Malvern is a city in and the county seat of Hot Spring County, Arkansas, United States. Founded as a railroad stop at the eastern edge of the Ouachita Mountains, the community's history and economy have been tied to available agricultural and mineral resources. The production of bricks from locally available clay has earned the city the nickname, "The Brick
Brick
Capital of the World"
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Democratic National Convention
The Democratic National Convention
Democratic National Convention
(DNC) is a series of presidential nominating conventions held every four years since 1832 by the United States Democratic Party.[1] They have been administered by the Democratic National Committee
Democratic National Committee
since the 1852 national convention. The primary goal of the Democratic National Convention
Democratic National Convention
is to nominate and confirm a candidate for president and vice president, adopt a comprehensive party platform and unify the party. Pledged delegates from all fifty U.S. states and from American dependencies and territories such as Puerto Rico
Puerto Rico
and the Virgin Islands, and superdelegates which are unpledged delegates representing the Democratic establishment, attend the convention and cast their votes to choose the Party's presidential candidate
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1940 Democratic National Convention
The 1940 Democratic National Convention was held at the Chicago Stadium in Chicago, Illinois from July 15 to July 18, 1940. The convention resulted in the nomination of President Franklin D. Roosevelt for an unprecedented third term. Secretary of Agriculture Henry A. Wallace from Iowa was nominated for Vice President. Despite the unprecedented bid for a third term, Roosevelt was nominated on the first ballot. Roosevelt's most formidable challengers were his former campaign manager James Farley and his Vice President, John Nance Garner. Both had sought the nomination for the presidency and soundly lost to Roosevelt who would be "drafted" at the convention. Henry Wallace was Roosevelt's preferred choice for the Vice-Presidency. His candidacy was opposed vehemently by some delegates, particularly the conservative wing of the party which had been unenthusiastic about Wallace's liberal positions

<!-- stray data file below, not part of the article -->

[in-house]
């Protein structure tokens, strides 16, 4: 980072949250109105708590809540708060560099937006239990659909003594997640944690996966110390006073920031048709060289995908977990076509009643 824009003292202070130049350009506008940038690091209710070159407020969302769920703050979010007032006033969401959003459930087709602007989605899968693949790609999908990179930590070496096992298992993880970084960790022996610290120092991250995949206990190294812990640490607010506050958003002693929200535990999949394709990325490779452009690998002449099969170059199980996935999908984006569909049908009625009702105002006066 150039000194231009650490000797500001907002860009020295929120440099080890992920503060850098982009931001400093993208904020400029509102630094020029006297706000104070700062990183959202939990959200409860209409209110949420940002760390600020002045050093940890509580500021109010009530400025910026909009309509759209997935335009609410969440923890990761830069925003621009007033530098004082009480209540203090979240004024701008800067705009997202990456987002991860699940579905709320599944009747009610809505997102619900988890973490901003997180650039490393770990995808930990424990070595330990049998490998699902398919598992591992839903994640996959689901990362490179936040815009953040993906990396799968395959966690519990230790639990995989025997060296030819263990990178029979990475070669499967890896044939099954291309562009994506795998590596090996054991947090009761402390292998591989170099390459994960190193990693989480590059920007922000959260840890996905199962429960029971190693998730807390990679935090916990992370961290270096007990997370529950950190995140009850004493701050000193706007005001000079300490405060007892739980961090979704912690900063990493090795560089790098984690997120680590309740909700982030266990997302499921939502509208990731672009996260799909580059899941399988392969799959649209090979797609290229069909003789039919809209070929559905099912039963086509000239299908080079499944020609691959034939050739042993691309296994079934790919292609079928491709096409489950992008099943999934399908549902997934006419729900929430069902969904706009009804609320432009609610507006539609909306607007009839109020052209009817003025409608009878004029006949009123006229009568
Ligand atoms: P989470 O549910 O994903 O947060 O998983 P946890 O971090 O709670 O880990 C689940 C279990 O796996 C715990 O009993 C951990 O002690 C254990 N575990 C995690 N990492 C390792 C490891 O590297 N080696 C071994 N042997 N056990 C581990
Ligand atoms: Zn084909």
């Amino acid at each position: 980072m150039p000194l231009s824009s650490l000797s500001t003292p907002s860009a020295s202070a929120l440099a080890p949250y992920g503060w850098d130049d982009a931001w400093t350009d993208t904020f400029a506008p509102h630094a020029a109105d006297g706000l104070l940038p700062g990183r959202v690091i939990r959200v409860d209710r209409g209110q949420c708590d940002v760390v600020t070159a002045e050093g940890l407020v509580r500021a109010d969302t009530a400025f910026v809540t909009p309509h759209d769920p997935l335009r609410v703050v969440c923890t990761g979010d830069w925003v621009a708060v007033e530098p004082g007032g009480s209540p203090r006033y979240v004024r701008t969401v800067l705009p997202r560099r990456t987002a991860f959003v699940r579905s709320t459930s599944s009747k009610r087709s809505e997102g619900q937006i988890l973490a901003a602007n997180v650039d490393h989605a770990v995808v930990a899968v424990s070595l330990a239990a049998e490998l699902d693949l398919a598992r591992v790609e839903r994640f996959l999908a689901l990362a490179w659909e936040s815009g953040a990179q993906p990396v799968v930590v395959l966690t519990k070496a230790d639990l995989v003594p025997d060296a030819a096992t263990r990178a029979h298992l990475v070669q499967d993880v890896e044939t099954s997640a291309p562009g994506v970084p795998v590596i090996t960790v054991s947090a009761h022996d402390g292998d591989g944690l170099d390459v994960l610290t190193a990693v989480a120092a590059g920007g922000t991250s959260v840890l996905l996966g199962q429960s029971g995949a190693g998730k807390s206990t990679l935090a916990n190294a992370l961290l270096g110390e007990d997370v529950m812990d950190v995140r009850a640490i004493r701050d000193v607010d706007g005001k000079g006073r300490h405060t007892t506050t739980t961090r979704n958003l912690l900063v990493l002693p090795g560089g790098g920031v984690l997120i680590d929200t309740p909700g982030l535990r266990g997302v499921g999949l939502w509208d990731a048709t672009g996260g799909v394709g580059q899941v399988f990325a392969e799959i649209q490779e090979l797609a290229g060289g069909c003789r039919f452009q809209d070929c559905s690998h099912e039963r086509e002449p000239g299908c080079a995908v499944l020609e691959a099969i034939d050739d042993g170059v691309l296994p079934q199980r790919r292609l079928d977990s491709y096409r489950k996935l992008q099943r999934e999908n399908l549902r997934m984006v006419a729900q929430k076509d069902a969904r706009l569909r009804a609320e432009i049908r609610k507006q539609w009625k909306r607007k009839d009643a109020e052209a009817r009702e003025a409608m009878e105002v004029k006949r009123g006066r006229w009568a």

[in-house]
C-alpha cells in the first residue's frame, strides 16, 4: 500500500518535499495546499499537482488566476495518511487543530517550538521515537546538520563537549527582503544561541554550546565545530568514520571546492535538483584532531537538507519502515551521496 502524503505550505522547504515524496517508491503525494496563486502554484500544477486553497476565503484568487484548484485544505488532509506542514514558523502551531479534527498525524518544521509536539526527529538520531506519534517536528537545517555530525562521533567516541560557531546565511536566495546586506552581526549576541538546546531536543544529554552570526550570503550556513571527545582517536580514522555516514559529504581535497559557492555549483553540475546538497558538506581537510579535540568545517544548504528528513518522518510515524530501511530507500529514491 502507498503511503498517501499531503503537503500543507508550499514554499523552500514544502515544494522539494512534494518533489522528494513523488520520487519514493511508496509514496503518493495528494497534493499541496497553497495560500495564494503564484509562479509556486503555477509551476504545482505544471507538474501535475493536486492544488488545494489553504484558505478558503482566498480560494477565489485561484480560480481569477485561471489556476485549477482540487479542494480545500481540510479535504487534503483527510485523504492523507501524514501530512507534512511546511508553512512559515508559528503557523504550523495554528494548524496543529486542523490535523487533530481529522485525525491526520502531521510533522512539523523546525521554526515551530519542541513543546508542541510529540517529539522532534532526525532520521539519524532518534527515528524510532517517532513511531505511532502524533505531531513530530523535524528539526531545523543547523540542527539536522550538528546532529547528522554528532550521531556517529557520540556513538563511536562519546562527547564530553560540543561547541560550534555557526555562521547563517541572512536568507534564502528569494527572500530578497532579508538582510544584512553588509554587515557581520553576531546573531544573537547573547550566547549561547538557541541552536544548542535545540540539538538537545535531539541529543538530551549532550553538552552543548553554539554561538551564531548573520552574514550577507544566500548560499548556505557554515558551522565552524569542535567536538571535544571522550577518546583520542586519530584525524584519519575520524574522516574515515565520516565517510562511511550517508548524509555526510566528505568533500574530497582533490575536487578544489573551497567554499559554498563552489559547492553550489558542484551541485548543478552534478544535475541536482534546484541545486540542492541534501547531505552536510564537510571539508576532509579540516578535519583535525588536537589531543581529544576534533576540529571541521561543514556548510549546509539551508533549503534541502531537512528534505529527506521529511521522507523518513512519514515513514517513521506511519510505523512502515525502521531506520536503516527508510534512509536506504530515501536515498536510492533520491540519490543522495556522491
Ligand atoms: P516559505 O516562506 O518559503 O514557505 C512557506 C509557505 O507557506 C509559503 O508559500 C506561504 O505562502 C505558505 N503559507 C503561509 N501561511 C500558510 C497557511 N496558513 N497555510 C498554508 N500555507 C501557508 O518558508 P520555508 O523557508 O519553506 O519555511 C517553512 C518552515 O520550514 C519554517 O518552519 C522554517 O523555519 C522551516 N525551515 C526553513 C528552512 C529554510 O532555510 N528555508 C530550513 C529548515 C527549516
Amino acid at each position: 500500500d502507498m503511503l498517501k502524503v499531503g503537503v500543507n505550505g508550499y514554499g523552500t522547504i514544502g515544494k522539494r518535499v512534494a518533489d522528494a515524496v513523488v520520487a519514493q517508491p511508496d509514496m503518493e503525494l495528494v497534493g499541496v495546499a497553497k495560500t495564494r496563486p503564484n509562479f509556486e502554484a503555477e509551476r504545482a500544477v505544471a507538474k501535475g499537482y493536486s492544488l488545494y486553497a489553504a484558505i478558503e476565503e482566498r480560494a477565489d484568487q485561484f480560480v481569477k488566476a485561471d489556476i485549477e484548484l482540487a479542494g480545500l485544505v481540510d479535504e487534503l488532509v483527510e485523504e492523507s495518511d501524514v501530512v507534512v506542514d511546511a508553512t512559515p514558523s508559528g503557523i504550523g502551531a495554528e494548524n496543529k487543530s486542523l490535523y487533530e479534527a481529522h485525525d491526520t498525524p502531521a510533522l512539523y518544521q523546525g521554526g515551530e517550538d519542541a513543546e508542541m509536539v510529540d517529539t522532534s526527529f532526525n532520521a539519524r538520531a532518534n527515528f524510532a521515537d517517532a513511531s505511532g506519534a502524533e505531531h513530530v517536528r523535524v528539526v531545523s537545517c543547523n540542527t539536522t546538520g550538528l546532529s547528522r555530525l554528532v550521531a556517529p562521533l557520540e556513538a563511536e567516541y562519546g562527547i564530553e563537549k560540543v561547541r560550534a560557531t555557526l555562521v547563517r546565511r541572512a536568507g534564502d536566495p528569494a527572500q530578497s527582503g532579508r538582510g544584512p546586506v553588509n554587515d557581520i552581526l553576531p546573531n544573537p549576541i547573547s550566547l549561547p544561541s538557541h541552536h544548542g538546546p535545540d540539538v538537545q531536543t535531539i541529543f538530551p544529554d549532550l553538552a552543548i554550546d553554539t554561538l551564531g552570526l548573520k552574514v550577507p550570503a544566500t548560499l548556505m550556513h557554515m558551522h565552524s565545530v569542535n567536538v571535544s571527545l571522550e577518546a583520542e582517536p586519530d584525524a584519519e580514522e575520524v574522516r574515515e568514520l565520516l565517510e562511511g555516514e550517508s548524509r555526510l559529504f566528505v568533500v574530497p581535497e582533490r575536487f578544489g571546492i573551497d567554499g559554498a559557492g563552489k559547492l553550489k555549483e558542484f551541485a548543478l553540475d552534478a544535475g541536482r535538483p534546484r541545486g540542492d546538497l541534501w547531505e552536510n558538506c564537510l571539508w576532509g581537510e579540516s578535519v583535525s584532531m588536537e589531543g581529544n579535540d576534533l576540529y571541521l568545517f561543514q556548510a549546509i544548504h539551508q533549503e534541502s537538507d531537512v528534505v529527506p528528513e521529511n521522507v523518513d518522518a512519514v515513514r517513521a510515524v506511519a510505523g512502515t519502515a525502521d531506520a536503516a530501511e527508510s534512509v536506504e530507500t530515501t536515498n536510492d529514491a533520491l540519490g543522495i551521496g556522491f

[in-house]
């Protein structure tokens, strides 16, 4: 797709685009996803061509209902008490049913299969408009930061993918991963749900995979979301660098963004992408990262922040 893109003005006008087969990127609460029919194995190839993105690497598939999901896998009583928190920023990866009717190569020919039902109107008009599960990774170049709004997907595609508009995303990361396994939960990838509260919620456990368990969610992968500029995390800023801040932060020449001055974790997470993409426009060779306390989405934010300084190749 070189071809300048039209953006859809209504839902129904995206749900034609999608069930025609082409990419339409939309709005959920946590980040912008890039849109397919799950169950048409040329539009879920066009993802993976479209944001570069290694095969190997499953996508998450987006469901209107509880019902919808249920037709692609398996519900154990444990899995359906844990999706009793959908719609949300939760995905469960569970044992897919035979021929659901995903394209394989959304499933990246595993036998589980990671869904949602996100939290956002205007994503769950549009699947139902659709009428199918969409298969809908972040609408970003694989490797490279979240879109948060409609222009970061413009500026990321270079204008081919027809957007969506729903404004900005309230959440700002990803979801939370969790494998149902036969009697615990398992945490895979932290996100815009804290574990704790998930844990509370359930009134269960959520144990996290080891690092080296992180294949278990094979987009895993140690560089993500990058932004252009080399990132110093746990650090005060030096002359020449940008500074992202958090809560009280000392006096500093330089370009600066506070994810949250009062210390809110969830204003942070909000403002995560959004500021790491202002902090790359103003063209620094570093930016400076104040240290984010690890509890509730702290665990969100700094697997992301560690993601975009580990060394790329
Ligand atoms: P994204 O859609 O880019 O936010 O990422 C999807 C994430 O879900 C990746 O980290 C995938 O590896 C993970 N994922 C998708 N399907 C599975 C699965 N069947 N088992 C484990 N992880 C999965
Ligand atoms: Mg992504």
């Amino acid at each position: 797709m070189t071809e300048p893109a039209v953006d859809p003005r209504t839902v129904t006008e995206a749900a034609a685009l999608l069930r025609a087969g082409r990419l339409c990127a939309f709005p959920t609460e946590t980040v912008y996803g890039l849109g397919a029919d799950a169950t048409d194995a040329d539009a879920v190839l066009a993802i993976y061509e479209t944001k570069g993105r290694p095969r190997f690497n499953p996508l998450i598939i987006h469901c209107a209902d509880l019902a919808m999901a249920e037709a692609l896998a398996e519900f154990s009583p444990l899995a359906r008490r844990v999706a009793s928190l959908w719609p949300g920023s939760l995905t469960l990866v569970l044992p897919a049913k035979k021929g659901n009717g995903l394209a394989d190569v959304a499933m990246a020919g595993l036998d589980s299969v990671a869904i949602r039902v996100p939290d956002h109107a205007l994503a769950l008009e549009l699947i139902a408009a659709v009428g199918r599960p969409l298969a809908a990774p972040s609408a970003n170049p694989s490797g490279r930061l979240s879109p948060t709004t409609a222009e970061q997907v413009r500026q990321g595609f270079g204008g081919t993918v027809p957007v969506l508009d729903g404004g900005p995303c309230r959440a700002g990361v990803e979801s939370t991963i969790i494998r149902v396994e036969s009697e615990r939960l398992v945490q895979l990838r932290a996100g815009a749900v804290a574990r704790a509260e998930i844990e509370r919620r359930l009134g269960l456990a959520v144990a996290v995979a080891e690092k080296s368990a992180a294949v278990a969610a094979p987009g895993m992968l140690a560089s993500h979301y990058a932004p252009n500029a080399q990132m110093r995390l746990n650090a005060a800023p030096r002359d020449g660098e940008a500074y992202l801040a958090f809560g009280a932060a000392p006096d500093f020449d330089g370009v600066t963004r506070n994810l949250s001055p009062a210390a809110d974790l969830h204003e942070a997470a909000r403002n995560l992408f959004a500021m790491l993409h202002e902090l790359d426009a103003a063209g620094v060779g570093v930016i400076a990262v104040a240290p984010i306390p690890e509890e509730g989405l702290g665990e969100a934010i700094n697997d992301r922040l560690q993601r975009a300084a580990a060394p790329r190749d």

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1944 Democratic National Convention
The 1944 Democratic National Convention was held at the Chicago Stadium in Chicago, Illinois from July 19 to July 21, 1944. The convention resulted in the nomination of President Franklin D. Roosevelt for an unprecedented fourth term. Senator Harry S. Truman of Missouri was nominated for Vice President. Including Roosevelt's nomination for the vice-presidency in 1920, it was the fifth time Roosevelt had been nominated on a national ticket. The keynote address was given by Governor Robert S. Kerr of Oklahoma, in which he "gave tribute to Roosevelt's war leadership and new deal policies."[1]Contents1 Presidential candidates1.1 Candidates gallery 1.2 Balloting2 The vice-presidential nomination 3 In popular culture 4 See also 5 References5.1 Bibliography6 External linksPresidential candidates[edit] Candidates gallery[edit]President Franklin D. Roosevelt of New YorkSenator Harry F